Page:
The geographical distribution of stations used for derivation of Km indices is obviously more even than that used for Kp. However, evaluation of the desirability of using hemispheric indices (Kn or Ks) or the global index Km in place of the better-known and widely used Kp index is continuing among those most concerned. Until a definitive result is obtained and publicized, most users of indices probably will continue present practice and request Kp.

At most mid-latitude observatories, 3-hourly ranges of variation from the estimated quiet-day curve are scaled for the H and D-traces. The most disturbed element gives the K value for that interval. Based on a standard scale adjusted for the observatory latitude (to normalize the frequency of occurrence of different amplitudes of disturbances) a local K value is assigned from the range 0 (quietest) to 9 (most disturbed). After further standardization, the Kp index is obtained as the mean of the local K indices. It is expressed in 1/3-units, i.e. Kp = 0o, 0+, 1-, 1o, 1+, 2-, ..., 9-, 9o. One of the most familiar diagrams of magnetic activity over 27-day and yearly periods is the "musical note" diagram depicting the 28 levels of Kp for each 3-hours of the UT day with varying density of shading on a line pattern similar to a musical staff.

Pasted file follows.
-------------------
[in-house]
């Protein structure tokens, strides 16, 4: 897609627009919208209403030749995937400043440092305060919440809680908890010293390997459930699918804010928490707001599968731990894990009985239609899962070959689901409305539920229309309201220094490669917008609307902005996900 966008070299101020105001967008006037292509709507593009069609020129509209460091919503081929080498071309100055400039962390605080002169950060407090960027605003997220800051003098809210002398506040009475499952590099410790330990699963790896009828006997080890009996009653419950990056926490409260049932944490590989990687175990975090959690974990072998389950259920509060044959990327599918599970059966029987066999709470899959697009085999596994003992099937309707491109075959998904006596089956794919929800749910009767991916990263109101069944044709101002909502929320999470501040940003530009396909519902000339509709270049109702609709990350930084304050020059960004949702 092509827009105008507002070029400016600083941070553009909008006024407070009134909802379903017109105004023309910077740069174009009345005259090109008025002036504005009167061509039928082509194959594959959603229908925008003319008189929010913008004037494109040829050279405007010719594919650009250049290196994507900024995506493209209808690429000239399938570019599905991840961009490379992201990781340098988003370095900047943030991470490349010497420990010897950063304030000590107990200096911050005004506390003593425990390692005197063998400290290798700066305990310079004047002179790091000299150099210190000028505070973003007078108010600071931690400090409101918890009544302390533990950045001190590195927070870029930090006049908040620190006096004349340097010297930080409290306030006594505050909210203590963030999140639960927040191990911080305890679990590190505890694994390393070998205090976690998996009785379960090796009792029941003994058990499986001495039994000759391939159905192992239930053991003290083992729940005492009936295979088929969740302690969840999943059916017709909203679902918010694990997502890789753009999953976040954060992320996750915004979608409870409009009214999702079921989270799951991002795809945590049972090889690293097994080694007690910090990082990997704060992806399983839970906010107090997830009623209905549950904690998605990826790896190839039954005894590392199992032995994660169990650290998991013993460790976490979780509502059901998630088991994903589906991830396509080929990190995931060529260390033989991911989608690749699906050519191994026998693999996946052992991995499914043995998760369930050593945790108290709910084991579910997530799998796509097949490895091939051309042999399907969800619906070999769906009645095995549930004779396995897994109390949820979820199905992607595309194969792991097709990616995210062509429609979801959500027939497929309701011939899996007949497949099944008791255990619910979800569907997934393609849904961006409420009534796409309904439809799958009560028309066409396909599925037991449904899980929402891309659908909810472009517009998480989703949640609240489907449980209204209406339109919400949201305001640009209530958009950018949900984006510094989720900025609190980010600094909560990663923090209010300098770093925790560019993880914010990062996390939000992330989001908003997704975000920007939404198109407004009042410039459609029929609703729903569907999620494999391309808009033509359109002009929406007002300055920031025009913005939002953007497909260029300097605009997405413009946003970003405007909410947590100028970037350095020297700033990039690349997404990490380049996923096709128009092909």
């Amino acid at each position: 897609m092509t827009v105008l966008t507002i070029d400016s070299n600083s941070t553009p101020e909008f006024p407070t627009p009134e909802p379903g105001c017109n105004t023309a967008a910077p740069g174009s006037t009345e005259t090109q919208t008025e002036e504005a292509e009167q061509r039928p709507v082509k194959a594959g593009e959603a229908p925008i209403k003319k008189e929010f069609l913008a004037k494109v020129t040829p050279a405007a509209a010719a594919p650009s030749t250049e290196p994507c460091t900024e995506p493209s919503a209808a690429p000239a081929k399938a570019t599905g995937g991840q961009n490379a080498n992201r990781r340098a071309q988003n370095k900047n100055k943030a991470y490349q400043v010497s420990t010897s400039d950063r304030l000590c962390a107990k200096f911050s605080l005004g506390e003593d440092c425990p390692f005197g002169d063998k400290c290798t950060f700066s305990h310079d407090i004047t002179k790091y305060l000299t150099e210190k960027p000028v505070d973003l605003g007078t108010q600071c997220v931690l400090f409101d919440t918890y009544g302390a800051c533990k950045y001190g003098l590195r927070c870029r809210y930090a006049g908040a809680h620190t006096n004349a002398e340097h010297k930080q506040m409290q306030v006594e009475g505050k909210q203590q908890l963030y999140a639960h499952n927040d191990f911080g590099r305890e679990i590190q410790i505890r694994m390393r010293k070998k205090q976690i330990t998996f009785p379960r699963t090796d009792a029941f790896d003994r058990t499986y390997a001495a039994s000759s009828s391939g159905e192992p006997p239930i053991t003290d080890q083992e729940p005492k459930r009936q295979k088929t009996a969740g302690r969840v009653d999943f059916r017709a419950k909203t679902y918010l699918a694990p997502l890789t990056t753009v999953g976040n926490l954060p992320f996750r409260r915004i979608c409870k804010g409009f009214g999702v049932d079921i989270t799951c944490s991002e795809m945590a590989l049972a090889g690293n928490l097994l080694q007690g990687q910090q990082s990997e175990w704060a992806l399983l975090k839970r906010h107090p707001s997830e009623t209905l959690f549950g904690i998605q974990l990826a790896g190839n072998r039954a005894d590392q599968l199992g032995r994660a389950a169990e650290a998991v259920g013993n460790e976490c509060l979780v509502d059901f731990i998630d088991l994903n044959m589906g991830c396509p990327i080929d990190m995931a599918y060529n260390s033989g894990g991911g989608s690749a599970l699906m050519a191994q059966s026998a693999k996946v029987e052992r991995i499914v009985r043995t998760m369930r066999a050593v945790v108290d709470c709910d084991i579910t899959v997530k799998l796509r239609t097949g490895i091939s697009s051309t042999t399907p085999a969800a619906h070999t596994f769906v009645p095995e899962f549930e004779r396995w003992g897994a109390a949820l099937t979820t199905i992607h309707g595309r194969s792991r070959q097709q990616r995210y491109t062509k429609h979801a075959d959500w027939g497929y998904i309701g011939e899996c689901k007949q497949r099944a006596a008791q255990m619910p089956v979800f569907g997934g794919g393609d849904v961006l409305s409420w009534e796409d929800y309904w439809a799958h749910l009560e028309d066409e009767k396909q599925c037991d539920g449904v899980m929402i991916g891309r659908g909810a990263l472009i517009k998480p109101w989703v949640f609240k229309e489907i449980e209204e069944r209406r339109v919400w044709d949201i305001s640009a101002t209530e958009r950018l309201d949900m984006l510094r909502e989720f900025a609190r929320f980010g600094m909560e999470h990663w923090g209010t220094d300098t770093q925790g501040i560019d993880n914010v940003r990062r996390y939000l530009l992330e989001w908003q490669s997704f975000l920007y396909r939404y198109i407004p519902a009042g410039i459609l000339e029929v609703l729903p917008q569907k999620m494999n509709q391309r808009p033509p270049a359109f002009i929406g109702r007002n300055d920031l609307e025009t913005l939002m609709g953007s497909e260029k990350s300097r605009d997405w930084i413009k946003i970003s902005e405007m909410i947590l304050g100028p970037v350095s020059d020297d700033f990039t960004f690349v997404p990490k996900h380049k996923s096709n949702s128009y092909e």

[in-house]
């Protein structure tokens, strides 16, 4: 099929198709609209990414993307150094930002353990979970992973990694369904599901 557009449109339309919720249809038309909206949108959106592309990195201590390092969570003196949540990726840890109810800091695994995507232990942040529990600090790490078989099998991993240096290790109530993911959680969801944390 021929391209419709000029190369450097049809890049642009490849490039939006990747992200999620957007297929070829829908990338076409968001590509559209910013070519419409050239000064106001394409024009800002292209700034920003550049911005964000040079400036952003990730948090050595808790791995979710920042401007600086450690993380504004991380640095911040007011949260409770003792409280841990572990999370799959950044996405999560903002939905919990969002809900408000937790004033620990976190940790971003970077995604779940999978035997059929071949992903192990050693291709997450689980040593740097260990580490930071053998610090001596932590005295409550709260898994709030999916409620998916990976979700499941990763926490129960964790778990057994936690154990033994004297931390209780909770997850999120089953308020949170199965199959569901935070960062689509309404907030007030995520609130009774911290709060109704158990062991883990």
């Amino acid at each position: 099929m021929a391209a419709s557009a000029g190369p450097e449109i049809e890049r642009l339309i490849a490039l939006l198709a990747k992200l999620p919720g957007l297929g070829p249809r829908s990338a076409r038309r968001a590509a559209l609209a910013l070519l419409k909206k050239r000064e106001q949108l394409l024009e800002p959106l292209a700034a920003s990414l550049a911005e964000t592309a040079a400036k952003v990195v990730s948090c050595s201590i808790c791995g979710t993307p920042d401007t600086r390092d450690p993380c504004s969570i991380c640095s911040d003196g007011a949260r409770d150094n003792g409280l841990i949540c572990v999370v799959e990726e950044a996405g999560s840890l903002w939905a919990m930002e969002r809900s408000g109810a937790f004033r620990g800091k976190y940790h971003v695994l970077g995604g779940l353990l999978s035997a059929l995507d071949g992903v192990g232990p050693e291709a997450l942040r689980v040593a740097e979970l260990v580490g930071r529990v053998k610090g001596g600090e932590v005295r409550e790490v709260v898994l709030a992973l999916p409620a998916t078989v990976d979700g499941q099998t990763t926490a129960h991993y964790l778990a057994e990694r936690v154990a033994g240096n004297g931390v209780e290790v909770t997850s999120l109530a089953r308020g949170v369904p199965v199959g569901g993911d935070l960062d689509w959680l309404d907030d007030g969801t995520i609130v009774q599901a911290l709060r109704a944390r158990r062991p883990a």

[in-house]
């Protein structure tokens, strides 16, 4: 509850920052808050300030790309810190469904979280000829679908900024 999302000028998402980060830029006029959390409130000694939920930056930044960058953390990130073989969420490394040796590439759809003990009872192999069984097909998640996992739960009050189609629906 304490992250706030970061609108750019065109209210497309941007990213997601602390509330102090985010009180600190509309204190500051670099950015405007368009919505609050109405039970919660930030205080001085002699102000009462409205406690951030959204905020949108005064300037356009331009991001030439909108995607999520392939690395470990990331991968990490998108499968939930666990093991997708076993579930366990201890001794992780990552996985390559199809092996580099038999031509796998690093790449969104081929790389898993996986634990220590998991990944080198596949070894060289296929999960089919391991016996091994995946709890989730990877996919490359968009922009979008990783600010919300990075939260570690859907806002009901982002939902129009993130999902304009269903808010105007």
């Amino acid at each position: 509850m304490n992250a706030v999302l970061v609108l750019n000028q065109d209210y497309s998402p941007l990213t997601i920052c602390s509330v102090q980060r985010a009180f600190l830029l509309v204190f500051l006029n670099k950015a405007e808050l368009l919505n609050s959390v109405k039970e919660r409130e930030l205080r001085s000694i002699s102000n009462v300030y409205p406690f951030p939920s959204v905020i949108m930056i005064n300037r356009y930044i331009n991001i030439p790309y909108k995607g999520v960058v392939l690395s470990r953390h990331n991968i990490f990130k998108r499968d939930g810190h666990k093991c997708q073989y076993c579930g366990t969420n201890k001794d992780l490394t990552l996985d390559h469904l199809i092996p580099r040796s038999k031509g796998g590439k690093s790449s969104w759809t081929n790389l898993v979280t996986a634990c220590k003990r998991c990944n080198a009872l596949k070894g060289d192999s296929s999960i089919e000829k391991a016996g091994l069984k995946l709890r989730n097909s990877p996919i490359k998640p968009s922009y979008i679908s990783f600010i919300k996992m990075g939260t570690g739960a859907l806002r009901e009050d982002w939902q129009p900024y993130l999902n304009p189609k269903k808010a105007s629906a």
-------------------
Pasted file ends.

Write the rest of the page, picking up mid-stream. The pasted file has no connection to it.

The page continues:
Corresponding to each K or Kp 3-hourly index there is an "equivalent amplitude" index, a or ap. These are linearizations of the psuedo-logarithmic K indices and are more suitable for averaging (e.g., to obtain the daily index Ap) and for correlation with other parameters. The a-type indices are in magnetic field units (2 gamma units for a standard station) and can be thought of as the mid-range or average amplitude variation corresponding to a given level of K or Kp. To convert between ap and Kp, the following table may be used:

Kp = 0o 0+ 1- 1o 1+ 2- 2o 2+ 3- 3o 3+ 4- 4o 4+ 5-